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Understanding the clever politics of Chief Justice Roberts on Trump’s tax records

 
Attorney Scott Pilutik wrestles with the news of the day, from a lawyerly perspective…

As a matter of judicial politics, Chief Justice John Roberts played the Presidential financial records cases masterfully, writing two 7-2 opinions that had the full buy-in of the court’s liberal wing. He easily disposed of the President’s preposterous claims as to the executive office’s inviolability, sparing the court the indignity of endorsing Trump’s shit show. Yet, by remanding with further instructions to the lower courts, he provided the President with the likely means to run out the clock between now and November. Roberts is having a very Marbury v Madison term, issuing opinions that simultaneously giveth and taketh away, while reasserting the court’s place in the Constitutional scheme.

Given his genuine concern over the court’s perceived legitimacy as the non-political branch of government, Roberts was not going to be remembered as the Justice who simply handed over Trump’s tax returns to Congress (the Mazars case). Congress will eventually get its hands on Trump’s financial records but Roberts gave himself a way to quietly leave the party before the serious fighting broke out.

Roberts’ solution in Mazars was to create a four-part test that must be satisfied before Congress can subpoena a President (any Congress and any President). For centuries US Presidents have wrestled with Congress over the scope of the latter’s oversight role but had never simply stonewalled as Trump has, they’ve always reached an accommodation.

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Faced with this unique stalemate, Roberts proposed a four-part test that must be met before any Congressional subpoena to a President can be recognized as valid. The language of the test is uncontroversial and recognizable to most lawyers as being pieced together from other areas. In short, Congress must (1) show that the documents aren’t available via other means; (2) narrowly tailor the request; (3) show a valid legislative purpose; (4) account for burdens on the Presidency the subpoena will impose.

Put your feelings about Trump aside for the moment, and you’ll recognize the test as common sense. Trump and his attorneys spend a lot of time equating Congress legitimately exercising its oversight role to “Presidential harassment,” but it’s plausible to imagine a vindictive Congress actually harassing a President without any guard rails in place. So I’ve got no problem with the substance of Roberts’ test.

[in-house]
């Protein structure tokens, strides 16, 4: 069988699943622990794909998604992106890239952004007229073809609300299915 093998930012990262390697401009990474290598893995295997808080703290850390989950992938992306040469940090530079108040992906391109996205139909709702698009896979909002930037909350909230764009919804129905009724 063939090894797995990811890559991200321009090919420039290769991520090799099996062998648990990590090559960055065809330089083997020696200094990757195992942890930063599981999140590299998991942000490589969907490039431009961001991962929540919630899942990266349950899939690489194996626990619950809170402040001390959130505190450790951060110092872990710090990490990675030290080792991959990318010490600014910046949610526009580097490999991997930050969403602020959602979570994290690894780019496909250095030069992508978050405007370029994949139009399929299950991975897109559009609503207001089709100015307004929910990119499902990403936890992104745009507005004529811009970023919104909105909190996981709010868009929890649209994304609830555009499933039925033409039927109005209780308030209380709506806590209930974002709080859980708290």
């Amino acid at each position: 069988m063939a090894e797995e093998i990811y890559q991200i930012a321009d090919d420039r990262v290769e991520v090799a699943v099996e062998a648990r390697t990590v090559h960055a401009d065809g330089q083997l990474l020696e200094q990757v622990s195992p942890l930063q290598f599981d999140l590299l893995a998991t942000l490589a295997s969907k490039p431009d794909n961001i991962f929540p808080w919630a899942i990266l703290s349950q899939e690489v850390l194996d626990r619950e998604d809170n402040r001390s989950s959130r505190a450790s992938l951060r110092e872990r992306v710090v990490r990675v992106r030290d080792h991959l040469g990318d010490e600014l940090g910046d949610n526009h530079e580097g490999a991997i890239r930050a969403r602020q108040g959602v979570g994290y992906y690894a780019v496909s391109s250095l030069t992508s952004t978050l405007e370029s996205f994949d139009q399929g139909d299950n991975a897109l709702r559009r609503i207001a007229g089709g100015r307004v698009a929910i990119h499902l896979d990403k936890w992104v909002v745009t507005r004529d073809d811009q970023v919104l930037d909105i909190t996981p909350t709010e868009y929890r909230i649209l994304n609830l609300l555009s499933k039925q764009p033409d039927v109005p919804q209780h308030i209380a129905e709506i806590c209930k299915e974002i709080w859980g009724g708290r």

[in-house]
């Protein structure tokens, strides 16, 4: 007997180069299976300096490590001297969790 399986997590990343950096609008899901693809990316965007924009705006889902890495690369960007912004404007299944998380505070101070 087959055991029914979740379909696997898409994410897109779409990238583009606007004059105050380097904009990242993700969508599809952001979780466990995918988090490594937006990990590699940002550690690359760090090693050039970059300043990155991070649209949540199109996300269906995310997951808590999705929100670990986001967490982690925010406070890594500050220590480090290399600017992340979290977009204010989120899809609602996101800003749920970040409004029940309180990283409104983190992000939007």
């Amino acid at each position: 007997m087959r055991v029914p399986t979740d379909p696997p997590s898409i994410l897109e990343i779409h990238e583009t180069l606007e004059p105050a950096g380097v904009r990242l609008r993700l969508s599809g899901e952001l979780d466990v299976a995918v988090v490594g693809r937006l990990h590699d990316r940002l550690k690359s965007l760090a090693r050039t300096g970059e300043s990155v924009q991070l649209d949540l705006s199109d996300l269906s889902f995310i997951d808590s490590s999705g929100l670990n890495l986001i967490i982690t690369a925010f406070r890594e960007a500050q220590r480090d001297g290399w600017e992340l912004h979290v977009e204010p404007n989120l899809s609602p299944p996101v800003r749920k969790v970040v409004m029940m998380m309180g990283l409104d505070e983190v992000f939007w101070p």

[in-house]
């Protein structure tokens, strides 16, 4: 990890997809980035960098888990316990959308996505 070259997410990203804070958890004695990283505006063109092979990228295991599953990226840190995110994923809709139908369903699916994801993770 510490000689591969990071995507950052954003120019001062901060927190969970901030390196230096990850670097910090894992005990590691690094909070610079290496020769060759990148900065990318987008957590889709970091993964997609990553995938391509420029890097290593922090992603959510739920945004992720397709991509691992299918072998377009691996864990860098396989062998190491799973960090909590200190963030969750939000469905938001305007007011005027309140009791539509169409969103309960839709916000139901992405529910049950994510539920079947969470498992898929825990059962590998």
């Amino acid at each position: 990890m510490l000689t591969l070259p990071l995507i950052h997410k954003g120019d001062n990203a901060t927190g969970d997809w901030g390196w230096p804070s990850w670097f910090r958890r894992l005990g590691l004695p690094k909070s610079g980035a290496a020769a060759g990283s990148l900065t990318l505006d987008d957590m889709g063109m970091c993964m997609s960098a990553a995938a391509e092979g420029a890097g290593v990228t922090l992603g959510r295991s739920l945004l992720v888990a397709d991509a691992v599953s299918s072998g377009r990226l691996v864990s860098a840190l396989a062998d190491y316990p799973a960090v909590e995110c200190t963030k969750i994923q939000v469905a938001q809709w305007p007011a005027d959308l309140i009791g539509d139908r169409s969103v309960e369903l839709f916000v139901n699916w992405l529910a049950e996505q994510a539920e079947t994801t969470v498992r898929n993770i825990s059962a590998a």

But then Roberts loses me because he simply declines to apply the test, as I think most judges would have done. He never quite says that the test hasn’t, in essence if not in form, been met, he merely promulgates it as the appropriate analytical framework from now on.

So let’s apply the test, looking at the Circuit court’s opinion below.

(1) There was no discussion below as to whether the sought-after documents are available via other means, likely because it seems plain on its face that the President’s personal accountants are the exclusive possessors of his financial records. Had Congress subpoenaed the President in his personal capacity, this prong would become applicable. Roberts could have taken judicial notice of the quite obvious fact that a subtenant seeking the President’s financial records is properly directed when it’s directed to the president’s accountants. Check.

(3) (I’m leaving prong #2 for last because it’s the stickiest) the Circuit Court, reviewing de novo, “conclude[d] that the public record reveals legitimate legislative pursuits, not an impermissible law-enforcement purpose, behind the Committee’s subpoena.” Check.

(4) Similar to the first prong, the Circuit Court noted that Trump’s attorneys had implicitly accepted that Mazar‘s compliance with the subpoena did not “risk[] unconstitutionally burdening the President’s core duties.” Check.

(2) As to the scope of Congressional authority conduct investigations, authority that is “inherent in the legislative process,” the Circuit Court defined Congress’s power as “broad.” However, there was little discussion by the Circuit Court as to the particular subpoeana requests, which were in fact broad, covering practically all financial statements, including audits, supporting documents, and communications, prepared by Mazars for all Trump entities (except his campaign) from 2011-2018.

Roberts’ introduction of a “narrowly tailored” requirement is in tension with centuries of precedent establishing Congress’s “broad” authority to conduct investigations. Roberts expresses fears of a “limitless subpoena power” that would allow Congress to “aggrandize itself at the President’s expense.”

Roberts’ concerns are fair to a point, failing to mention that members of Congress are up for election every two and six years, and failing to mention the ways in which Congress’s concerns here are manifestly borne out by the voluminous record of Trump’s malfeasance.

Ultimately, all the factual ingredients were there in the record for Roberts to draw a line between Congress’s authority and his narrowly tailored requirement, but he ventures no further than declaring the line’s existence for us to now contend with. Some deem this Solomonic by Roberts, some cowardly, and while I respect the reasons why he stopped short I’m more inclined to think this was more of the latter.

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